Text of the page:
• Michael Alan Park (Ph.D. Indiana, 1979) is a professor of anthropology at Central Connecticut State University, where he has been on the faculty since 1973, teaching courses in general anthropology, human evolution, biocultural diversity, human ecology, forensic anthropology, and the evolution of human behavior. (
  • Biocultural anthropology can be defined in numerous ways. (
  • What's Cultural about Biocultural Research," Written by William W. Dressler, connects the cultural perspective of biocultural anthropology to "cultural consonance" which is defined as "a model to assess the approximation of an individuals behavior compared to the guiding awareness of his or her culture. (
  • Paul Baker, an anthropologist at Penn State whose work focused upon human adaptation to environmental variations, is credited with having popularized the concept of "biocultural" anthropology as a distinct subcategory of anthropology in general. (


  • By majoring or minoring in Anthropology, a student gains a better understanding of people's behavior within cultural settings. (
  • A general survey of cultural anthropology, which is one of the main branches of general Anthropology. (
  • The comparative, cross-cultural method distinctive to anthropology is used to explore the diverse ideas and behavior that characterize humanity and the human condition. (
  • The primary objective of the Cultural Anthropology Program is to support basic scientific research on the causes, consequences, and complexities of human social and cultural variability. (
  • Anthropological research spans a wide gamut, and contemporary cultural anthropology is an arena in which diverse research traditions and methodologies are valid. (
  • Recognizing the breadth of the field's contributions to science, the Cultural Anthropology Program welcomes proposals for empirically grounded, theoretically engaged, and methodologically sophisticated research in all sub-fields of cultural anthropology. (
  • Because the National Science Foundation's mandate is to support basic research, the NSF Cultural Anthropology Program does not fund research that takes as its primary goal improved clinical practice or applied policy. (
  • Social anthropology and cultural anthropology study the norms and values of societies. (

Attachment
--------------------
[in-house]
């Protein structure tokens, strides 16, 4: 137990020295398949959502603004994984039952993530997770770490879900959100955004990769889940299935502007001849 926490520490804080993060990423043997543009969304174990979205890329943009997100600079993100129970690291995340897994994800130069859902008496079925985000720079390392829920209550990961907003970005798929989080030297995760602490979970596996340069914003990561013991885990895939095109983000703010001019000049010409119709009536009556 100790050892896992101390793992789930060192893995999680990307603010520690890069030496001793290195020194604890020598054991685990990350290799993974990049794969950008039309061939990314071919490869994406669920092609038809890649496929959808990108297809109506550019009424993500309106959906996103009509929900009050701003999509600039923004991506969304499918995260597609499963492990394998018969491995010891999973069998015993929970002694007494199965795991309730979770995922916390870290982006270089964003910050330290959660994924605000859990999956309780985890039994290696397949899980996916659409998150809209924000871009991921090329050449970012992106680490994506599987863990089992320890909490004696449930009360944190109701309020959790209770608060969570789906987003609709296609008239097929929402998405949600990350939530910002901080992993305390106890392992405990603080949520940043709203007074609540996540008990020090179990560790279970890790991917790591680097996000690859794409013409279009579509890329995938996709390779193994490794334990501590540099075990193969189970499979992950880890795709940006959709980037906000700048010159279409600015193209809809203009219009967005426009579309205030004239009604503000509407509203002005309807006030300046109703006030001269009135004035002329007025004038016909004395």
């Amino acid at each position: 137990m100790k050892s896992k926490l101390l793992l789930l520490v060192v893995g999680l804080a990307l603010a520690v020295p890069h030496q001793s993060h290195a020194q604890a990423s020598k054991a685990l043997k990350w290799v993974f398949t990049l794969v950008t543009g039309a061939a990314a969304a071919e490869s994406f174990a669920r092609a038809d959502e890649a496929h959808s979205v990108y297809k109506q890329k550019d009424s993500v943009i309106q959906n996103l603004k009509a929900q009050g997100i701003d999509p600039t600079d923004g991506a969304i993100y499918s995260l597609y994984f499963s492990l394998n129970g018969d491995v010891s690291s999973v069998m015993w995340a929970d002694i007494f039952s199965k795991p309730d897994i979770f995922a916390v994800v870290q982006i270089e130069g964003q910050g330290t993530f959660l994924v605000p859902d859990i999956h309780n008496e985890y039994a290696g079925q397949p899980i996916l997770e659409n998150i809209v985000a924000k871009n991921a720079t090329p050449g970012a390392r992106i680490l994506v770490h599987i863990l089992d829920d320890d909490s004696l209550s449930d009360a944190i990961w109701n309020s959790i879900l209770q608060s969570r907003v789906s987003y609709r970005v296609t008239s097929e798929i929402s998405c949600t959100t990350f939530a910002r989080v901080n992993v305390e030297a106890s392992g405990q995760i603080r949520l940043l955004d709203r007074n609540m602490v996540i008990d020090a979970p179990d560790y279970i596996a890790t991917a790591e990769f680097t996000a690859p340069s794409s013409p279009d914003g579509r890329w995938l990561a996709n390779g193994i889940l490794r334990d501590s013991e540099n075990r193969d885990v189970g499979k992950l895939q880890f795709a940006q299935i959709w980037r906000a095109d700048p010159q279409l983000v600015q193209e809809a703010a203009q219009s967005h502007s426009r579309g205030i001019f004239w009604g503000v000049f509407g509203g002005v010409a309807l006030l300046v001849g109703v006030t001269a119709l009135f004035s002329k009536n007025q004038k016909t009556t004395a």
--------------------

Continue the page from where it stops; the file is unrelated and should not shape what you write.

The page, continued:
• Structural anthropology is a school of anthropology based on Claude Lévi-Strauss' idea that immutable deep structures exist in all cultures, and consequently, that all cultural practices have homologous counterparts in other cultures, essentially that all cultures are equitable. (
  • Economic anthropology is a field that attempts to explain human economic behavior in its widest historic, geographic and cultural scope. (
  • The new focus of environmental anthropology was cultural variation and diversity. (
  • The contemporary perspective of environmental anthropology, and arguably at least the backdrop, if not the focus of most of the ethnographies and cultural fieldworks of today, is political ecology. (
  • Social anthropology or anthroposociology is the dominant constituent of anthropology throughout the United Kingdom and Commonwealth and much of Europe (France in particular), where it is distinguished from cultural anthropology. (
  • In the United States, social anthropology is commonly subsumed within cultural anthropology (or under the relatively new designation of sociocultural anthropology). (
  • Some, such as the Institute of Social and Cultural Anthropology (Oxford) changed their name to reflect the change in composition, others, such as Social Anthropology at the University of Kent became simply Anthropology. (
  • Cognitive anthropology studies a range of domains including folk taxonomies, the interaction of language and thought, and cultural models. (
  • In contrast to traditional ethnographic methods in cultural anthropology, cognitive anthropology primarily uses quantitative methodologies in order to study culture. (
  • In the introduction to their book The Anthropology of Globalization: a Reader, Inda and Rosaldo examine the dynamics of cultural customization in the face of globalization. (
  • Other major tenets of postmodernist anthropology are: an emphasis on including the opinions and perspectives of the people being studied, cultural relativism as a method of inquiry skepticism towards the claims of science to producing objective and universally valid knowledge the rejection of grand, universal schemes or theories which explain other cultures (Barrett 1996). (
  • Transpersonal anthropology is a subdiscipline of cultural anthropology. (
  • Transpersonal psychology Young, David E. and J.-G. Goulet (1994) Being Changed by Cross-cultural Encounters: The Anthropology of Extraordinary Experiences. (
  • Laughlin, Charles D. (1994) "Psychic Energy and Transpersonal Experience: A Biogenetic Structural Account of the Tibetan Dumo Practice," in Being Changed by Cross-cultural Encounters: The Anthropology of Extraordinary Experiences (ed. by D.E. Young and J.-G. Goulet). (
  • Psychological anthropology is an interdisciplinary subfield of anthropology that studies the interaction of cultural and mental processes. (